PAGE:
A Resolution of the Plenum of the Supreme Arbitration (Commercial) Court of the RF (the "Resolution") concerning the application of Section 120 of the Civil Code with respect to state- and municipality-owned enterprises, was adopted on June 22, 2006 by the Court’s plenary session.
Section 120 of the Civil Code introduced the concept of an "establishment," an organizational form that may be used to set up a state-owned enterprise. An establishment is a legal entity that has no equity capital, but which is set up on the basis of a grant by the promoter of the entity of a pool of assets to which the entity acquires limited title. It has limited capacity, holds limited title to the assets made available by the owner, is funded by the owner of the assets on a budgetary basis, and corporate powers which are restricted to those necessary to attain the objectives set by the asset owner. This determines the issues that arise in the context of such entities doing business with third parties and the extent of its liability for trade debts.
The Resolution is a further restatement of the Court’s stance regarding the ability of businesses to pursue civil remedies against establishments. According to the Resolution, courts will rigorously enforce the limited capacity principle and hold contracts made and transactions executed, which are ultra vires of the establishment’s stated objectives, void. Assets held by an establishment, whether granted by the promoter or acquired with the establishment’s own revenue, do not become the property of the establishment and are not available to its creditors. The only monies liable to be applied in satisfaction of debts owing to creditors are revenues generated by establishments in the course of carrying out their permitted business, and cash held by them. Where the cash of an establishment is insufficient to cover its debts, the creditor can claim against the owner of the property held by the establishment on the basis of subsidiary liability. The courts will not allow creditors to seek recovery from the owner of the assets, however, unless a demand is made against the establishment itself and the entity is joined in the proceedings against the owner.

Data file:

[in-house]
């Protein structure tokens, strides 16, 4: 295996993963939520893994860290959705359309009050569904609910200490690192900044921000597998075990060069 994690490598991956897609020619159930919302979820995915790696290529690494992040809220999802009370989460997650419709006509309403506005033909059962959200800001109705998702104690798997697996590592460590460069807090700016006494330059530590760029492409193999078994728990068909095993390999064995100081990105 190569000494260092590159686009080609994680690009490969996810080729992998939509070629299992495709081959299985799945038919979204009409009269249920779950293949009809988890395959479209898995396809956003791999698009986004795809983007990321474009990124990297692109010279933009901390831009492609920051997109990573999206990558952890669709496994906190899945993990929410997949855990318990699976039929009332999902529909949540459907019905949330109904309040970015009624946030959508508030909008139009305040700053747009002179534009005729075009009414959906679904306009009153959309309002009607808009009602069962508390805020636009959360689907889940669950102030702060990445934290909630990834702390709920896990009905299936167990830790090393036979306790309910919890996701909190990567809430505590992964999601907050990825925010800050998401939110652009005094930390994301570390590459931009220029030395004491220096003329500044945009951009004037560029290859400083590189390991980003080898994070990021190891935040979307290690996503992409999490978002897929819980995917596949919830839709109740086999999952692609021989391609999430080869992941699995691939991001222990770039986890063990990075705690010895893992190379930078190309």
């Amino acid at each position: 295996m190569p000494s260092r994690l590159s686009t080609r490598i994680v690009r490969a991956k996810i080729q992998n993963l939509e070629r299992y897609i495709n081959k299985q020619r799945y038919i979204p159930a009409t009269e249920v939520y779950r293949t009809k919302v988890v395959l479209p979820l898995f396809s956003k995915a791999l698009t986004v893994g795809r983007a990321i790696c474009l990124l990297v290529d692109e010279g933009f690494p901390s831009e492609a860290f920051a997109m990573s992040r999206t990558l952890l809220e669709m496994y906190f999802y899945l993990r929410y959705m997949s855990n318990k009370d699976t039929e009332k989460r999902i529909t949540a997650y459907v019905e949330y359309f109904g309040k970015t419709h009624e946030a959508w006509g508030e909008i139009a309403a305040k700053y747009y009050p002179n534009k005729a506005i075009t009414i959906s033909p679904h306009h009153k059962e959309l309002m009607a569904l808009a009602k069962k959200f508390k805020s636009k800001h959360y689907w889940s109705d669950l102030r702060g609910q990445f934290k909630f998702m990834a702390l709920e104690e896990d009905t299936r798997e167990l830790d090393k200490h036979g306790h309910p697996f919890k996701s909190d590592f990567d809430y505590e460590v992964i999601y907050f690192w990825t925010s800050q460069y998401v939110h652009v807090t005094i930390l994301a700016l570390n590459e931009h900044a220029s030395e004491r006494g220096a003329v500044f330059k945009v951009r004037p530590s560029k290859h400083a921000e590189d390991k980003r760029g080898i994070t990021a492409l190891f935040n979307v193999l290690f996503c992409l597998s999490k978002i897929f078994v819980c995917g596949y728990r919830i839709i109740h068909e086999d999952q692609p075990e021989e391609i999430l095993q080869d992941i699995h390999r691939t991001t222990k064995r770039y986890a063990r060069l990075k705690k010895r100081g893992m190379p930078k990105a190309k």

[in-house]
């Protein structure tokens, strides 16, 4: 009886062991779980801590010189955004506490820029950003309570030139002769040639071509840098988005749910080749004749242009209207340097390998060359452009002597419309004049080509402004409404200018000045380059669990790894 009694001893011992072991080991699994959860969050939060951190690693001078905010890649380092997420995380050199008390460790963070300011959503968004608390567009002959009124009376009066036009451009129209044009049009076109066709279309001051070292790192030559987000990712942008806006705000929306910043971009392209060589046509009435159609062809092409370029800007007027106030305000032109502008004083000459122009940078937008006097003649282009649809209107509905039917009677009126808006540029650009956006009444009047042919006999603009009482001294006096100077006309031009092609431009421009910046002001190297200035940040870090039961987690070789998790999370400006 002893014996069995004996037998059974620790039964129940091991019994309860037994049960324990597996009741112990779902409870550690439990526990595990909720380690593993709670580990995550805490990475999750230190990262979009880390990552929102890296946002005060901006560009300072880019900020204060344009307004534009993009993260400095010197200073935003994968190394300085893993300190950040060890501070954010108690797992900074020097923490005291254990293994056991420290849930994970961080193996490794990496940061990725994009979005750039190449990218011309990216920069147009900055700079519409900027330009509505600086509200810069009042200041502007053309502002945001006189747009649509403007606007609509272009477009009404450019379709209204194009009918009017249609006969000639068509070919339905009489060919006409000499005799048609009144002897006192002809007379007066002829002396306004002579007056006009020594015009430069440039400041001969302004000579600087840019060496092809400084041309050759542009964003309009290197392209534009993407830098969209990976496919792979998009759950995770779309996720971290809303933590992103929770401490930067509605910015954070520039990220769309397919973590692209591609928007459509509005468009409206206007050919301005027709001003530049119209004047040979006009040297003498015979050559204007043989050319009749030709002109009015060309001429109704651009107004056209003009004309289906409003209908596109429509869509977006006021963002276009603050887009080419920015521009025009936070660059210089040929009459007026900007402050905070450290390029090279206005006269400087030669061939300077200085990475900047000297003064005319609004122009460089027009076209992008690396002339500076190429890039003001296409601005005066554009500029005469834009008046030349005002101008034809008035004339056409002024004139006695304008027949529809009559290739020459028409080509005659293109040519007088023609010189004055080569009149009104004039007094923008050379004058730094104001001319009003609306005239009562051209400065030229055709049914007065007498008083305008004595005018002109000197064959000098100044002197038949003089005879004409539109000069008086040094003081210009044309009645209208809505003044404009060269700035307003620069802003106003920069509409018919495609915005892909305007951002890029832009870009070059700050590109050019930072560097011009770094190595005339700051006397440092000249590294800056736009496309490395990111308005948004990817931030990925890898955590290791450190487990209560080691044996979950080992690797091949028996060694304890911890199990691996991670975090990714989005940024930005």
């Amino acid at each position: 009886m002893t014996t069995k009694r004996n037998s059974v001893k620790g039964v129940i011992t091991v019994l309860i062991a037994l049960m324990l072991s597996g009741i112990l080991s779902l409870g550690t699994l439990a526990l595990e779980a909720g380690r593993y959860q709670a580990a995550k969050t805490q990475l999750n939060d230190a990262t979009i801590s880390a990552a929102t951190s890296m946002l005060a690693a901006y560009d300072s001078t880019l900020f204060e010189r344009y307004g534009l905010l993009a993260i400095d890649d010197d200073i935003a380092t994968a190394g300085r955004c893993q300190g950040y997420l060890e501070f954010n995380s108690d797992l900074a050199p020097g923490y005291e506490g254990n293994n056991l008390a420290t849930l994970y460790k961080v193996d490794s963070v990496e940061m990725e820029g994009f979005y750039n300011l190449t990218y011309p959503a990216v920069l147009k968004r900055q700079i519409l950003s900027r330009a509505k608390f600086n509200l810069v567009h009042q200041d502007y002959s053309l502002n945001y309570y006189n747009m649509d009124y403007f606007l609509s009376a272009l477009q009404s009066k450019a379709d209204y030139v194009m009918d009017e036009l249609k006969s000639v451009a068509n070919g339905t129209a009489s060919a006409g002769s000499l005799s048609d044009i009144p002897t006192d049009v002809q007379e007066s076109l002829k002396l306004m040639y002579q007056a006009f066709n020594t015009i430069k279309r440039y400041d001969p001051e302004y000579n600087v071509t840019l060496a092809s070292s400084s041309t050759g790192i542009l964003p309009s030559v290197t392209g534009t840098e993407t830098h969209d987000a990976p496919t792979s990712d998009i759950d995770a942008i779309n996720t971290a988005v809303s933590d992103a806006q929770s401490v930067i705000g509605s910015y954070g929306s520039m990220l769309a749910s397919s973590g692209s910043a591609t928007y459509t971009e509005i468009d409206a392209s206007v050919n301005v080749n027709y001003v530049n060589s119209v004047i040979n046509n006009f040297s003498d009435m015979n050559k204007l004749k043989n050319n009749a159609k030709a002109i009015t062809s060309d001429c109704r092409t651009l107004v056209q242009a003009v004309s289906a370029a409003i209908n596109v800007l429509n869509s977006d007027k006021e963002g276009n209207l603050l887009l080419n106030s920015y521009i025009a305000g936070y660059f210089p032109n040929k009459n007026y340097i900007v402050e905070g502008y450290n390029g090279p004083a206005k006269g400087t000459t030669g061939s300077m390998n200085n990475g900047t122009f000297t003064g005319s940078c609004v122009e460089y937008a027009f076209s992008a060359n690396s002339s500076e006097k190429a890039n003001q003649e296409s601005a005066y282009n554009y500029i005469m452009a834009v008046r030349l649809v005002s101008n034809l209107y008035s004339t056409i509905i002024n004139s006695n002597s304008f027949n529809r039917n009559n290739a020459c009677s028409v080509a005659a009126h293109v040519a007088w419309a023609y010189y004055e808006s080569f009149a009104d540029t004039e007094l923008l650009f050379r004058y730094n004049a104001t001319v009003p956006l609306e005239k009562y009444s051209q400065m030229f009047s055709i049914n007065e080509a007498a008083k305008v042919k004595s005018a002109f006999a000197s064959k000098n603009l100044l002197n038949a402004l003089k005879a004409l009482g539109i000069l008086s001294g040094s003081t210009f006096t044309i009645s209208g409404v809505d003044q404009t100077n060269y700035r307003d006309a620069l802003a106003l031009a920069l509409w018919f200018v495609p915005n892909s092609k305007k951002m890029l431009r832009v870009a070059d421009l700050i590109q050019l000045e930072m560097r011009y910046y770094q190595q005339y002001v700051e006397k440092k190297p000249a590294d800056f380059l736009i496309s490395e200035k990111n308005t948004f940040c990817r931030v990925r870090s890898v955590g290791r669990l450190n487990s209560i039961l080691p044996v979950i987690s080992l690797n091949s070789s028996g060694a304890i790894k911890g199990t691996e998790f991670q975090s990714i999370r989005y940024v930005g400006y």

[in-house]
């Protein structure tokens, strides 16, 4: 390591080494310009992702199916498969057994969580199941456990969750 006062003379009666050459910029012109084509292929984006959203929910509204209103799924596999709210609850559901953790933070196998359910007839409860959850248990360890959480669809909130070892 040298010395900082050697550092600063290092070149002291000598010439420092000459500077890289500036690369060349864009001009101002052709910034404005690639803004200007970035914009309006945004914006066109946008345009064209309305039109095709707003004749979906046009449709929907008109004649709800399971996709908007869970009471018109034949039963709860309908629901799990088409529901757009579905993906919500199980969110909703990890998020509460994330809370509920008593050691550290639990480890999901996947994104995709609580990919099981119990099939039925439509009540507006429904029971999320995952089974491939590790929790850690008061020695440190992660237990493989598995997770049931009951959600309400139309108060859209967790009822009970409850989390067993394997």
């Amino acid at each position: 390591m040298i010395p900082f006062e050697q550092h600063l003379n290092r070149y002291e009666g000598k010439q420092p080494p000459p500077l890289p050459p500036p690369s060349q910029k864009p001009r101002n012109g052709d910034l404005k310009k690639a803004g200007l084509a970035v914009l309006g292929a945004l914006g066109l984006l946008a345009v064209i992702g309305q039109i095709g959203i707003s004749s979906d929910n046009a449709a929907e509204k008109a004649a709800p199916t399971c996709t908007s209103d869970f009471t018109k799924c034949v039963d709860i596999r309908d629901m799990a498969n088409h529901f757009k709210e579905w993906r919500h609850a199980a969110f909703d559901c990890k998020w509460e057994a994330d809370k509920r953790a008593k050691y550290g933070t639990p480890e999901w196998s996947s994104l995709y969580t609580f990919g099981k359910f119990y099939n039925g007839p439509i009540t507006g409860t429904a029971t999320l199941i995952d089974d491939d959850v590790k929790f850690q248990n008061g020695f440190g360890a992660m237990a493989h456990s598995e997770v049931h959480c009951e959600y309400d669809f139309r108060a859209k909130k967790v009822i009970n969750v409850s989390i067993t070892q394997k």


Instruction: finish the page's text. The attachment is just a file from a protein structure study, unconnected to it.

The Resolution provides that the exceeding by the establishment of the budget set by the owner or failure of the owner to finance the establishment will be no defense to a creditor’s claim. This approach is welcome since creditors are unlikely to have notice of the limits of the owner’s financing and the policy decision, leaving the promoter liable for the proper management of the financial affairs of the establishment, and protecting creditors.
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A trustee in bankruptcy's rights to obtain a possession order and order for sale against a bankrupt's property will not be suspended indefinitely even where there are exceptional circumstances.
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